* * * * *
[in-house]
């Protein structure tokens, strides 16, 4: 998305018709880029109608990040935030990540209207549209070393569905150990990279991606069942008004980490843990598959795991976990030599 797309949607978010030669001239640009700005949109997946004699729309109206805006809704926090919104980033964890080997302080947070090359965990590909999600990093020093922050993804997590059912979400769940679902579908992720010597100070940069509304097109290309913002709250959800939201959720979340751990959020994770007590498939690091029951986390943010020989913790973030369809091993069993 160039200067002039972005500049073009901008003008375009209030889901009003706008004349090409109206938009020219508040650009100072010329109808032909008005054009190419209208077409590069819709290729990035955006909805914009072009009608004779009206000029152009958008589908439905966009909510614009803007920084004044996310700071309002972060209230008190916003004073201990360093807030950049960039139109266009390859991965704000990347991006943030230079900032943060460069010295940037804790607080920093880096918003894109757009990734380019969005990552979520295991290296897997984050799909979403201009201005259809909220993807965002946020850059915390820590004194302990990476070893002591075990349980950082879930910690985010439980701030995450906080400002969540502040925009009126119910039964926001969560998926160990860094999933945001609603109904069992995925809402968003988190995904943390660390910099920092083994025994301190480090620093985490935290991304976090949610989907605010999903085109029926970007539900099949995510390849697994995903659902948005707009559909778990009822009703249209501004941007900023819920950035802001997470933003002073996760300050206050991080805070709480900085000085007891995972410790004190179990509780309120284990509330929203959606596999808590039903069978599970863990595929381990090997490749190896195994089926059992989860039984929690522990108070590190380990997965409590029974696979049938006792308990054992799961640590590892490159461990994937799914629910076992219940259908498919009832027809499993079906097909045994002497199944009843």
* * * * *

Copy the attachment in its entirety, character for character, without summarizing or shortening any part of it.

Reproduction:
[in-house]
């Protein structure tokens, strides 16, 4: 998305018709880029109608990040935030990540209207549209070393569905150990990279991606069942008004980490843990598959795991976990030599 797309949607978010030669001239640009700005949109997946004699729309109206805006809704926090919104980033964890080997302080947070090359965990590909999600990093020093922050993804997590059912979400769940679902579908992720010597100070940069509304097109290309913002709250959800939201959720979340751990959020994770007590498939690091029951986390943010020989913790973030369809091993069993 160039200067002039972005500049073009901008003008375009209030889901009003706008004349090409109206938009020219508040650009100072010329109808032909008005054009190419209208077409590069819709290729990035955006909805914009072009009608004779009206000029152009958008589908439905966009909510614009803007920084004044996310700071309002972060209230008190916003004073201990360093807030950049960039139109266009390859991965704000990347991006943030230079900032943060460069010295940037804790607080920093880096918003894109757009990734380019969005990552979520295991290296897997984050799909979403201009201005259809909220993807965002946020850059915390820590004194302990990476070893002591075990349980950082879930910690985010439980701030995450906080400002969540502040925009009126119910039964926001969560998926160990860094999933945001609603109904069992995925809402968003988190995904943390660390910099920092083994025994301190480090620093985490935290991304976090949610989907605010999903085109029926970007539900099949995510390849697994995903659902948005707009559909778990009822009703249209501004941007900023819920950035802001997470933003002073996760300050206050991080805070709480900085000085007891995972410790004190179990509780309120284990509330929203959606596999808590039903069978599970863990595929381990090997490749190896195994089926059992989860039984929690522990108070590190380990997965409590029974696979049938006792308990054992799961640590590892490159461990994937799914629910076992219940259908498919009832027809499993079906097909045994002497199944009843």